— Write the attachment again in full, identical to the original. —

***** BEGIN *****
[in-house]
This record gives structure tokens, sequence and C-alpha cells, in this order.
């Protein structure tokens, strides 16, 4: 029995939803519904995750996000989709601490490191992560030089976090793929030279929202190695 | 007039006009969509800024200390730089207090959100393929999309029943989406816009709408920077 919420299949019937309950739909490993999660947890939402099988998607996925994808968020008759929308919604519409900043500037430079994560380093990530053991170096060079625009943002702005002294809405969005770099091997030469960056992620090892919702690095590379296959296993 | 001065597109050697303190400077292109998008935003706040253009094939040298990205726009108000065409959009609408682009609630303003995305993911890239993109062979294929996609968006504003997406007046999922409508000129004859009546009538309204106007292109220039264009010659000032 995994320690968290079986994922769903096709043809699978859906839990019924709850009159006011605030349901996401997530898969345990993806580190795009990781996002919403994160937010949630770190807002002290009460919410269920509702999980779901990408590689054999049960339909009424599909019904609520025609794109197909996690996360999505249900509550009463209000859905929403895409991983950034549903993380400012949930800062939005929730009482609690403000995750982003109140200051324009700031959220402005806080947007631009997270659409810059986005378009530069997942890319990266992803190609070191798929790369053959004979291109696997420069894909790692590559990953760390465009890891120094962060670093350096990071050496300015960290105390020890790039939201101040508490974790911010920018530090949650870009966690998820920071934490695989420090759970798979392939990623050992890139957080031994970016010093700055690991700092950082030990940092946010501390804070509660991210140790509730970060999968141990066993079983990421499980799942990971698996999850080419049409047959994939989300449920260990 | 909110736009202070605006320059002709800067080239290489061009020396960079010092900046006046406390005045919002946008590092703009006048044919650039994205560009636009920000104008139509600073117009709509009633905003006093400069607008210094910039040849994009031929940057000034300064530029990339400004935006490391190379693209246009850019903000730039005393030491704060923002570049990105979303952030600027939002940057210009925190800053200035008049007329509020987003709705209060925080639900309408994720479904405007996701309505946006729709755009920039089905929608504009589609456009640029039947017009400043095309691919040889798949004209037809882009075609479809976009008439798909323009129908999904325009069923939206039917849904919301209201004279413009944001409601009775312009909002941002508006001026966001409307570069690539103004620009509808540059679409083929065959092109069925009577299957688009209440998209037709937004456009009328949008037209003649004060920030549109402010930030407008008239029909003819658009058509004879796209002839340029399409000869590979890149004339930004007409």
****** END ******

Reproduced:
[in-house]
This record gives structure tokens, sequence and C-alpha cells, in this order.
């Protein structure tokens, strides 16, 4: 029995939803519904995750996000989709601490490191992560030089976090793929030279929202190695 | 007039006009969509800024200390730089207090959100393929999309029943989406816009709408920077 919420299949019937309950739909490993999660947890939402099988998607996925994808968020008759929308919604519409900043500037430079994560380093990530053991170096060079625009943002702005002294809405969005770099091997030469960056992620090892919702690095590379296959296993 | 001065597109050697303190400077292109998008935003706040253009094939040298990205726009108000065409959009609408682009609630303003995305993911890239993109062979294929996609968006504003997406007046999922409508000129004859009546009538309204106007292109220039264009010659000032 995994320690968290079986994922769903096709043809699978859906839990019924709850009159006011605030349901996401997530898969345990993806580190795009990781996002919403994160937010949630770190807002002290009460919410269920509702999980779901990408590689054999049960339909009424599909019904609520025609794109197909996690996360999505249900509550009463209000859905929403895409991983950034549903993380400012949930800062939005929730009482609690403000995750982003109140200051324009700031959220402005806080947007631009997270659409810059986005378009530069997942890319990266992803190609070191798929790369053959004979291109696997420069894909790692590559990953760390465009890891120094962060670093350096990071050496300015960290105390020890790039939201101040508490974790911010920018530090949650870009966690998820920071934490695989420090759970798979392939990623050992890139957080031994970016010093700055690991700092950082030990940092946010501390804070509660991210140790509730970060999968141990066993079983990421499980799942990971698996999850080419049409047959994939989300449920260990 | 909110736009202070605006320059002709800067080239290489061009020396960079010092900046006046406390005045919002946008590092703009006048044919650039994205560009636009920000104008139509600073117009709509009633905003006093400069607008210094910039040849994009031929940057000034300064530029990339400004935006490391190379693209246009850019903000730039005393030491704060923002570049990105979303952030600027939002940057210009925190800053200035008049007329509020987003709705209060925080639900309408994720479904405007996701309505946006729709755009920039089905929608504009589609456009640029039947017009400043095309691919040889798949004209037809882009075609479809976009008439798909323009129908999904325009069923939206039917849904919301209201004279413009944001409601009775312009909002941002508006001026966001409307570069690539103004620009509808540059679409083929065959092109069925009577299957688009209440998209037709937004456009009328949008037209003649004060920030549109402010930030407008008239029909003819658009058509004879796209002839340029399409000869590979890149004339930004007409």